Michel and Lynda Thibodeau brought an action seeking damages
under the Official Languages Act against Air Canada for
failing to provide service in both official languages during
international flights. Air Canada is subject to the Act by
virtue of its former status as a Crown Corporation. Because of the
flight's international nature, the Convention for the
Unification of Certain Rules for International Carriage by Air
(the Montreal Convention) was also applicable. The Federal
Court and the Federal Court of Appeal both agreed that the Montreal
Convention prohibits an award of damages for a violation of the Act
occurring during an international flight.
At first instance, the Federal Court Judge determined that there
was a conflict of laws between the Act and the
Montreal Convention, noting that the Act includes
a clause that causes it to prevail to the extent of any
inconsistency with another act of Parliament. On this basis, the
Judge determined that the Act must prevail against the
Montreal Convention and awarded the Thibodeaus $4,500 in
The Federal Court of Appeal came to a different conclusion on
the conflict of laws issue, noting that the Act provided for a
flexible regime of remedies and as such the Act and the
Montreal Convention could be read harmoniously. The Court
placed great emphasis on the Parliamentary record with respect to
the award of damages under the Act, where the Government
noted that the power to award damages was to be used in only in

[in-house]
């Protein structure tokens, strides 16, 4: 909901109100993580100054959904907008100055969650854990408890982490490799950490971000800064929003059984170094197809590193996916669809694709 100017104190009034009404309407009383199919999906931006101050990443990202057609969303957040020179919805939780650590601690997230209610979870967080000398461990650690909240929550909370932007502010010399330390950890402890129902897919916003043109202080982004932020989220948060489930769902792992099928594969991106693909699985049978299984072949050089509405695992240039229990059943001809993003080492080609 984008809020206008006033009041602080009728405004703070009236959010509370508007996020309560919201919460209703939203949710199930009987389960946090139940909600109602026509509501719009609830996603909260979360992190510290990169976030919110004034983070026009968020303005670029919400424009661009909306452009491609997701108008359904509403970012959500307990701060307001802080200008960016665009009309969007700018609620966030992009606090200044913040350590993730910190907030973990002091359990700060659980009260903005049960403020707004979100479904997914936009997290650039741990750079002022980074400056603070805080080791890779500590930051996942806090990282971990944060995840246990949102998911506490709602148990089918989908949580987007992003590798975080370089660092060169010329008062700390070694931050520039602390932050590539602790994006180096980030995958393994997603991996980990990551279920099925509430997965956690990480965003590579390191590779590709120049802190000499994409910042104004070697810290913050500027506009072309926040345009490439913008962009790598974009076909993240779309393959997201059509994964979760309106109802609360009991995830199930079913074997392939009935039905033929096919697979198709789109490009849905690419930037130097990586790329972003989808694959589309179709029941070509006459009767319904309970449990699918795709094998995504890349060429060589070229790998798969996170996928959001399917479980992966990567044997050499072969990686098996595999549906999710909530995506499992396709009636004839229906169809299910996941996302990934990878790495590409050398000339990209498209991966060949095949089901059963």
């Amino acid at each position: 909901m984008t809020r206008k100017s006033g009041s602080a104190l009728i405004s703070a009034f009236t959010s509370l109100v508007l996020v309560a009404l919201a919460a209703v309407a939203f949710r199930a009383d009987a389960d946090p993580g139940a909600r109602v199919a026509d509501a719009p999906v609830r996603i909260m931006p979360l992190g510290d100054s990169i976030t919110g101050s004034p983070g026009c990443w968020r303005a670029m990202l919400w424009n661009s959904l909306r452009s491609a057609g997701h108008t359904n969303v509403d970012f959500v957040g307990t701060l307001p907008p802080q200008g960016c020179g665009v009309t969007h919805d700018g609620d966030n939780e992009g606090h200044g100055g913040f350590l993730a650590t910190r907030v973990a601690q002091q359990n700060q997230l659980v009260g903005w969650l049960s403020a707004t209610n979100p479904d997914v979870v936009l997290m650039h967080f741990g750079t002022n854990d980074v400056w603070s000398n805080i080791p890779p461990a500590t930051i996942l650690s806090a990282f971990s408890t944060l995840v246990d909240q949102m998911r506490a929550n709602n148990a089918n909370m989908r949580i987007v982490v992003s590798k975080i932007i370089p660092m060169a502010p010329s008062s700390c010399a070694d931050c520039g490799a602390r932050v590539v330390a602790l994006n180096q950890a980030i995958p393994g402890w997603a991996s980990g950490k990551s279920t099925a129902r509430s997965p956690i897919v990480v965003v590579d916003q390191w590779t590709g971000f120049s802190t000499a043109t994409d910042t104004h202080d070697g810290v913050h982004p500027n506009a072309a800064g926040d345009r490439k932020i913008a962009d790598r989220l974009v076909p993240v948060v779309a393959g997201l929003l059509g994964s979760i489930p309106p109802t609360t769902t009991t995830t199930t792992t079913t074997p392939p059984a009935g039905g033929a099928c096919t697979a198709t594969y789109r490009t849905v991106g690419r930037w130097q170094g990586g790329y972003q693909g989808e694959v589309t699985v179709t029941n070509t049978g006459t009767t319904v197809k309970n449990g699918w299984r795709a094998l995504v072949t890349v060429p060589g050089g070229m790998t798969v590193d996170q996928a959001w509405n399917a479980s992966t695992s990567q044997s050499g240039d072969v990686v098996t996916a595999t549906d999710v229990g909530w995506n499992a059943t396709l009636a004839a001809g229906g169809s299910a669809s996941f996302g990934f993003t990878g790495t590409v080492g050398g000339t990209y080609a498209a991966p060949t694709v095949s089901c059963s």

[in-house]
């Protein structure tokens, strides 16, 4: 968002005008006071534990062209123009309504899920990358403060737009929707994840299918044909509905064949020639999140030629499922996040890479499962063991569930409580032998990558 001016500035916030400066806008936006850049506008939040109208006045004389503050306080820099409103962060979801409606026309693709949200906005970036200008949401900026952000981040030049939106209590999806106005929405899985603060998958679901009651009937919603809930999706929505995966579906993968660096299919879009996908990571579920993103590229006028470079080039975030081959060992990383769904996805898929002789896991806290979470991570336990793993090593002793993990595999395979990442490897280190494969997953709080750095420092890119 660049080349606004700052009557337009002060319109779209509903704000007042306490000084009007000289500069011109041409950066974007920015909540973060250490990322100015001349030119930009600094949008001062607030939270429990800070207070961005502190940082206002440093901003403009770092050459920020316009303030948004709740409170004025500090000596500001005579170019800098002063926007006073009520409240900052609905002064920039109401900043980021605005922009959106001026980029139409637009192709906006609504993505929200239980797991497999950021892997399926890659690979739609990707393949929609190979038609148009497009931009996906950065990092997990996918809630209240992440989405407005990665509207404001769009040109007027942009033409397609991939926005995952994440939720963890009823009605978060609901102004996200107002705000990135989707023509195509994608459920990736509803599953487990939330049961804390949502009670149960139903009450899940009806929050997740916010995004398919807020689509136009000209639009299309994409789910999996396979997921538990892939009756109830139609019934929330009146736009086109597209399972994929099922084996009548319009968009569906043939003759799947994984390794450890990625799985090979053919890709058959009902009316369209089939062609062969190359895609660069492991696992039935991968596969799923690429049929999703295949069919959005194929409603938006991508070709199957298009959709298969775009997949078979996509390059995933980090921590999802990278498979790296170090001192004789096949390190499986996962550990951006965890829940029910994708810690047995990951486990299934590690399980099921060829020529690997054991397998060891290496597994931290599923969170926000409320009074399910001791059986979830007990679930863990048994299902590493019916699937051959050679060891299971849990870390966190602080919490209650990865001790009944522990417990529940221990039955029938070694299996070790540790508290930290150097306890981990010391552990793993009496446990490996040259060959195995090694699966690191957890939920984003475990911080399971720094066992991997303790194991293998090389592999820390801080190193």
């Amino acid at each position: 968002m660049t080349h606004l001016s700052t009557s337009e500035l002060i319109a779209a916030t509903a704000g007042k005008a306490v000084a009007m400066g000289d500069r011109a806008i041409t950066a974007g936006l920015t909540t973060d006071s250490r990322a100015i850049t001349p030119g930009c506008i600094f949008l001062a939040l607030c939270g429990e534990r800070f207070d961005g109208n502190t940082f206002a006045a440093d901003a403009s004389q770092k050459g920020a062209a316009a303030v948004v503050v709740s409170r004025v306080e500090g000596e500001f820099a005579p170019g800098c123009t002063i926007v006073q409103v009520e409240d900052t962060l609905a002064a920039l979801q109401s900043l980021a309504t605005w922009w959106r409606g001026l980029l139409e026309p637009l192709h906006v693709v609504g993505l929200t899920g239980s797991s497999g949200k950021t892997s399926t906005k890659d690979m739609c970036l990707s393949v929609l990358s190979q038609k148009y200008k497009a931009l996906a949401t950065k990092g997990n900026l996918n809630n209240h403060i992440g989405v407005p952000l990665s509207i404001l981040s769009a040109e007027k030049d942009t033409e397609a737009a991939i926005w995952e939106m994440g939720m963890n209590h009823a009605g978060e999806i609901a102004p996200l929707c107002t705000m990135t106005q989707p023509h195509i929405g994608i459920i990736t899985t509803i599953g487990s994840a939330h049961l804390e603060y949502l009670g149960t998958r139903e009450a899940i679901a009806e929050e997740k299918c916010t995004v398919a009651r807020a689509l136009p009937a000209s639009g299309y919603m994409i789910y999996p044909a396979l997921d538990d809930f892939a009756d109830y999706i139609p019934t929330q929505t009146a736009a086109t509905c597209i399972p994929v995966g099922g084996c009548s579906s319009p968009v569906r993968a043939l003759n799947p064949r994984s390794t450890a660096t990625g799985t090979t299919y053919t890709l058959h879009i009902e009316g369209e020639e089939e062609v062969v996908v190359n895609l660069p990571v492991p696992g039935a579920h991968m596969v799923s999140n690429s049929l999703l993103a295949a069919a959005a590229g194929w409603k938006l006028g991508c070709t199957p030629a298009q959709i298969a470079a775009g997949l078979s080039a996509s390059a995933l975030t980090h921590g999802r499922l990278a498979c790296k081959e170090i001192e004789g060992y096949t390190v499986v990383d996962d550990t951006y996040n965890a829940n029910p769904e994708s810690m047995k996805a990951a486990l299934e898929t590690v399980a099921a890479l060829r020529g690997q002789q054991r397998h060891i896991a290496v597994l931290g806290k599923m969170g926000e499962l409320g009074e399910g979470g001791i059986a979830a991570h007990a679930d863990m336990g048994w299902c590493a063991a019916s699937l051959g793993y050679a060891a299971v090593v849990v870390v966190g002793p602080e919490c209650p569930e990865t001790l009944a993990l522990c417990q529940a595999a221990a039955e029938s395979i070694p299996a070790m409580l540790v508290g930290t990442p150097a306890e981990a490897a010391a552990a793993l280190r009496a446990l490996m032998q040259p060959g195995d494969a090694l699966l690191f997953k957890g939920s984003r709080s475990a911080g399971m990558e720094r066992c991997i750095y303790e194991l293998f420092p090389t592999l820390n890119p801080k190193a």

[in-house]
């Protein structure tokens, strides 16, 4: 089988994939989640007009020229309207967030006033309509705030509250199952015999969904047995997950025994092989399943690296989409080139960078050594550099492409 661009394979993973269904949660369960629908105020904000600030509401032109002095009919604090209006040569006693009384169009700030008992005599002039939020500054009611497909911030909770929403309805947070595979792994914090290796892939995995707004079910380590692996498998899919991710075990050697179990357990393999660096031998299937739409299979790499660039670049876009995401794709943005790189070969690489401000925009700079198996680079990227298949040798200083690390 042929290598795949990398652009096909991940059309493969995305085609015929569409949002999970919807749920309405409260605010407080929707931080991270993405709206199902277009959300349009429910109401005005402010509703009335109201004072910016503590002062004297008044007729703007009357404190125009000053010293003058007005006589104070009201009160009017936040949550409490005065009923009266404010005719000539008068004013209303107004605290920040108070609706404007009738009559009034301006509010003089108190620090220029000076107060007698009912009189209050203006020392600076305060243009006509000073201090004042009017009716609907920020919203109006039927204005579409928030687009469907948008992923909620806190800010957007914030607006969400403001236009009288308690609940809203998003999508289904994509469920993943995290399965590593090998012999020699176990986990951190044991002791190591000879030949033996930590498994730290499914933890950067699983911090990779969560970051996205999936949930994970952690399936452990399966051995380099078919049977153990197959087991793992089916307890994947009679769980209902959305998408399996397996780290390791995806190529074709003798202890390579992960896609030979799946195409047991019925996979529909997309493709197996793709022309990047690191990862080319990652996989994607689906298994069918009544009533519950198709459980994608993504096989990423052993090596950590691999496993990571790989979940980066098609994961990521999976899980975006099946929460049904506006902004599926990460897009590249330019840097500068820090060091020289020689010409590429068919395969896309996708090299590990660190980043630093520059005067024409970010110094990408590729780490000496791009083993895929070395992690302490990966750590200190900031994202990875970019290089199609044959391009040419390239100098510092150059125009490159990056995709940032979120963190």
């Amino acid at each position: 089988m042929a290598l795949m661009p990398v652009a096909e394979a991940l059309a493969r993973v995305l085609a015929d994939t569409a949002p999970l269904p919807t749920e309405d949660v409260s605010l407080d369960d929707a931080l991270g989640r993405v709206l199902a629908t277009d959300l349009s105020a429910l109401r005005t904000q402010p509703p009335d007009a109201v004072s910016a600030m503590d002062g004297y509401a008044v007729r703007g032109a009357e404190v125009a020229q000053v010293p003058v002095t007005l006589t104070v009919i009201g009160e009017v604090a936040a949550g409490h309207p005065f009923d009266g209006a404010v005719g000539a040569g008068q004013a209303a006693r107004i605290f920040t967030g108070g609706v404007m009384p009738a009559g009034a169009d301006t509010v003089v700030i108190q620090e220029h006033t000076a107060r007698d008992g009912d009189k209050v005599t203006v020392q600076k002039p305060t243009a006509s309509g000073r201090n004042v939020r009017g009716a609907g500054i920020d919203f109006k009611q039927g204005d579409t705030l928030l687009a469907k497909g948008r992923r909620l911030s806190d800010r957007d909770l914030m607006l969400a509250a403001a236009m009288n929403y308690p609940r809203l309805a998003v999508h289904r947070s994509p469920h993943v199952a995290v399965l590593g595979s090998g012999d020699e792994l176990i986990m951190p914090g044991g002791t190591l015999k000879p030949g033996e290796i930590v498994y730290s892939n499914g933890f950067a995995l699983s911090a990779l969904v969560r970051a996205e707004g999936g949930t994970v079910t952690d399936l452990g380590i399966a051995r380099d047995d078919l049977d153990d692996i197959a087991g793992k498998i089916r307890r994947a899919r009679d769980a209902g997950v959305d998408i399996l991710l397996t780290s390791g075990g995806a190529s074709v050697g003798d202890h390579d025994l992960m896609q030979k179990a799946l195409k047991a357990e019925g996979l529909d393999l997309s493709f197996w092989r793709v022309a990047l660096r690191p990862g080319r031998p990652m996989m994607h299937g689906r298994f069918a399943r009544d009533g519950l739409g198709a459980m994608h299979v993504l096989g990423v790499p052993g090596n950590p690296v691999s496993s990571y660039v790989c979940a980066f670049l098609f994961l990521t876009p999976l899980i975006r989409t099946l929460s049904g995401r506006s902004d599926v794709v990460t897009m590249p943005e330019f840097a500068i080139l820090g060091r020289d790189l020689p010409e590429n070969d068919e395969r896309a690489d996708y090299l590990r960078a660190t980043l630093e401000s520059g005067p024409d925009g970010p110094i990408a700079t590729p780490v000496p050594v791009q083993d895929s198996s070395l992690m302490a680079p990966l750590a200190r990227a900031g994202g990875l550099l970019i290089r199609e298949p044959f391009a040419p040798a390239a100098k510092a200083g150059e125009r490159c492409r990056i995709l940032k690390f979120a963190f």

appropriate situations. As such, it overturned the Federal Court
decision on the basis that a remedy other than damages would have
been effective while maintaining compliance with the Montreal
This case poses the interesting question of how a
quasi-constitutional statute, such as the Act, interacts
with an international treaty to which Canada has subscribed. The
appellate court and the court of first instance were divided on the
issue of whether there was a conflict of laws in this case, and
that issue was determinative of the question of damages in both
courts. It will be most interesting to see, if the Supreme Court of
Canada determines that there is in fact a conflict of laws, how
that Court would resolve such a conflict between a
quasi-constitutional statute and an international treaty.
Leave to appeal to the Supreme Court of Canada has been granted,
and the appeal will be heard on March 26, 2014.
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In Irwin v. Alberta Veterinary Medical Association, 2015 ABCA 396, the Alberta Court of Appeal found that the "ABVMA" failed to afford procedural fairness to a veterinarian undergoing an incapacity assessment.
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